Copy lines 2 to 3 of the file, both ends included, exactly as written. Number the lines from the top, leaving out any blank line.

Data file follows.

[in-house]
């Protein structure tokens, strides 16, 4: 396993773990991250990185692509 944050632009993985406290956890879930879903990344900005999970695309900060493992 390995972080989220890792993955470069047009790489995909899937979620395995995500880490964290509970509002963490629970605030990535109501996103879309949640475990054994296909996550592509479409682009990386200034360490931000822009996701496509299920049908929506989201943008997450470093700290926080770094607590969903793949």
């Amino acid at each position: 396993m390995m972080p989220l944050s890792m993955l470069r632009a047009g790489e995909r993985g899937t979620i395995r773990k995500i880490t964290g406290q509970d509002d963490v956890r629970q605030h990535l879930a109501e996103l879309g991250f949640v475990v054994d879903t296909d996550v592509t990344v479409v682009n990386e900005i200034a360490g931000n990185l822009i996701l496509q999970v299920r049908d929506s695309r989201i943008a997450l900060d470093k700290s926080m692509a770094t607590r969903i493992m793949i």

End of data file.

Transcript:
């Protein structure tokens, strides 16, 4: 396993773990991250990185692509 944050632009993985406290956890879930879903990344900005999970695309900060493992 390995972080989220890792993955470069047009790489995909899937979620395995995500880490964290509970509002963490629970605030990535109501996103879309949640475990054994296909996550592509479409682009990386200034360490931000822009996701496509299920049908929506989201943008997450470093700290926080770094607590969903793949």
């Amino acid at each position: 396993m390995m972080p989220l944050s890792m993955l470069r632009a047009g790489e995909r993985g899937t979620i395995r773990k995500i880490t964290g406290q509970d509002d963490v956890r629970q605030h990535l879930a109501e996103l879309g991250f949640v475990v054994d879903t296909d996550v592509t990344v479409v682009n990386e900005i200034a360490g931000n990185l822009i996701l496509q999970v299920r049908d929506s695309r989201i943008a997450l900060d470093k700290s926080m692509a770094t607590r969903i493992m793949i």